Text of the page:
lpCurrentDirectory, STARTUPINFO lpStartupInfo, PROCESS_INFORMATION

static void Main(string[] args)
string szCmdLine="ping msjeff1 -t";
Console.WriteLine("Press any key to lauch the process \nand press again
to generate the Ctrl+C signal");
// Spawn the other processes as part of this Process Group
bool f = CreateProcess(null, szCmdLine, IntPtr.Zero, IntPtr.Zero, true,
0, IntPtr.Zero, null, si, pi);

bool fResult=GenerateConsoleCtrlEvent(0, 0);
Console.WriteLine("GenerateConsoleCtrlEvent failed with error

I ignored this limitation at first and wasted a lot of time in test :-(

Further more, there is another issue: since the WinDump.exe is lauched
invisible, you can not simply tell the lauch console application when to
exit by pressing any key. To resolve this problem, you need another
application to controll the stub console application that lauches the
WinDump.exe and use some inter-process communication to tell it to exit
with GenerateConsoleCtrlEvent. You may use .Net Remoting as the IPC
technology or any native Win32 technologies.

Jeffrey Richter has written an article targeting the above problems, you
may give it a good reading:

Hope this helps.

Best regards,
Jeffrey Tan
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Mark M

Aug 2, 2006, 6:02:42 PM8/2/06
Thanks, Barry and Jeffrey.

I attempted implementing your solution, Jeffrey, and I am now able to
receive the Ctrl-C in the process running WinDump. However, I still seem to
have two other problems that I have not yet successfully resolved.

1) When the Ctrl-C has been received in the process, WinDump correctly
exits, but since it was launched from a batch file, I get the "Terminate
Batch Process (Y/N)" message and although I attempt to send a "y" to the
console, it doesn't close the window. To get around this, I am calling the
content of the batch file (single line) in my application, but this is not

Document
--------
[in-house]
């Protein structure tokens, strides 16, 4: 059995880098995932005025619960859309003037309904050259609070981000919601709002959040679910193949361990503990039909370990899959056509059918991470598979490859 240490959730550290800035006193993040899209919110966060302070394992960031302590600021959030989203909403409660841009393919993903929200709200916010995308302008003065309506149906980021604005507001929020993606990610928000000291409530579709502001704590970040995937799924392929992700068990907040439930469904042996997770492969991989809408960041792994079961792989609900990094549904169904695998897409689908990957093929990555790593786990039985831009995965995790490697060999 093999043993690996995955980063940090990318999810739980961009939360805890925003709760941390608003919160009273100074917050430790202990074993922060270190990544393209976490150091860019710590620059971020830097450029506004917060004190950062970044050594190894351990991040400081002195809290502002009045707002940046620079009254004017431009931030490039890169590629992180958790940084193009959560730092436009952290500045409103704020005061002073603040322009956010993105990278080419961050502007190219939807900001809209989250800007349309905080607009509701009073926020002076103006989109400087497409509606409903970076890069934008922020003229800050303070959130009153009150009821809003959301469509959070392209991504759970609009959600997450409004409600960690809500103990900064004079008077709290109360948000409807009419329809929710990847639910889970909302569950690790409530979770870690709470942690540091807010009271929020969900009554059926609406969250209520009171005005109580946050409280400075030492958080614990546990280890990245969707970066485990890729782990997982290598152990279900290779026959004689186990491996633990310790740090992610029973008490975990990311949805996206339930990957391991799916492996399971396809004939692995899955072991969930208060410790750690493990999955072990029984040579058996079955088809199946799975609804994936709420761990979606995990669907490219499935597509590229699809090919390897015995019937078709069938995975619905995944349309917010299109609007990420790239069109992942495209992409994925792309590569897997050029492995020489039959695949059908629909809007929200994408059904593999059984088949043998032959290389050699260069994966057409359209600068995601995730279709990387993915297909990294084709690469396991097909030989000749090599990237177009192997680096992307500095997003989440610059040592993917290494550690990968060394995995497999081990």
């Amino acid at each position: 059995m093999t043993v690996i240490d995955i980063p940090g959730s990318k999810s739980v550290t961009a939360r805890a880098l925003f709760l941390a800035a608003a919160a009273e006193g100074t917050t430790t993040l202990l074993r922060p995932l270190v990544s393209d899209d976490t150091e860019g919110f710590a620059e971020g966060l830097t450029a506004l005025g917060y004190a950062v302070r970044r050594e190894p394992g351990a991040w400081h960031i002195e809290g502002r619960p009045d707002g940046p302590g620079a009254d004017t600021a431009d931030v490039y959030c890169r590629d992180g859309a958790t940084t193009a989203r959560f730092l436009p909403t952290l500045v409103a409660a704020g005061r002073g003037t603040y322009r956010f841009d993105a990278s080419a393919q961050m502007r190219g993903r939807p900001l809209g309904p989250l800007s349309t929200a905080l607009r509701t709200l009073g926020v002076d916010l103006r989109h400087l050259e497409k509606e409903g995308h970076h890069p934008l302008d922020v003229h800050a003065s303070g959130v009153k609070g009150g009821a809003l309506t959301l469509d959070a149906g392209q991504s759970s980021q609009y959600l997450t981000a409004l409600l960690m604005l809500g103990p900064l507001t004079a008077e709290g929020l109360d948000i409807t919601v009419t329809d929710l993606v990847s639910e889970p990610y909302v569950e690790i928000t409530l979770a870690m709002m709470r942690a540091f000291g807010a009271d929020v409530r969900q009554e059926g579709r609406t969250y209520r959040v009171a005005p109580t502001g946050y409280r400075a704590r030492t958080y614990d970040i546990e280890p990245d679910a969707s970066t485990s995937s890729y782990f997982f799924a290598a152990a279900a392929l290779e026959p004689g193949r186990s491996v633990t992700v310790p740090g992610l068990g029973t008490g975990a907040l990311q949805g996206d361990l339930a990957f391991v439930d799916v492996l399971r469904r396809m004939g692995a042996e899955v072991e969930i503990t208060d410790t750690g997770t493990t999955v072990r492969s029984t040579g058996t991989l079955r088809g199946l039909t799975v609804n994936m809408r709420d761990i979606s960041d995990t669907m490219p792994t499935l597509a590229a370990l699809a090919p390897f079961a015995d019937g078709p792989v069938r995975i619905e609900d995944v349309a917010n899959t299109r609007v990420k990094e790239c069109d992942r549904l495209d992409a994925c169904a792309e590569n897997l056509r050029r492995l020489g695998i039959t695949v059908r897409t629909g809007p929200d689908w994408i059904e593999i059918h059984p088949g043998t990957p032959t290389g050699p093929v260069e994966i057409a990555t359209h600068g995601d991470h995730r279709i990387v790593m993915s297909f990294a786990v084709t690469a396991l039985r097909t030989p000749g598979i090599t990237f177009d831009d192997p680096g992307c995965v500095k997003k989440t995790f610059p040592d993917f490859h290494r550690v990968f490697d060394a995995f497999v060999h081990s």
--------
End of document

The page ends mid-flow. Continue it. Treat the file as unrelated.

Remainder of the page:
2) I would prefer to have this process run invisibly. Currently it displays
in a command window. Is there a way to hide this? I attempted to create a
"parent" command shell process and call your code within it, but then the
process stopped receiving the Ctrl-C again.

Thanks again for your help.
Mark M

Jeffrey Tan[MSFT]

Aug 2, 2006, 11:41:43 PM8/2/06
Hi Mark,

Thanks for your feedback!

Yes, I can reproduce your second problem. CreateNoWindow property is
implemented as passing CREATE_NO_WINDOW flag to the CreateProcess API.
Based on the test, if we pass this flag to the console application,
GenerateConsoleCtrlEvent will not close this console application at all.

Based on my research, because the hidden console application does not share
the same console as our calling console application,
GenerateConsoleCtrlEvent will not try to generate Ctrl+C to the hidden
console application. I think this is by design.

I do not think there is a good workaround regarding this issue. Maybe you
should try to kill the hidden console application as a workaround for
Ctrl+C? Anyway, this is not a good design, I think you may have to give
your design a second thought.


Jeffrey Tan[MSFT]

Aug 6, 2006, 11:19:07 PM8/6/06
Hi Mark,

Have you reviewed my last reply? If you have any concern or need any help,
please feel free to tell me, thanks.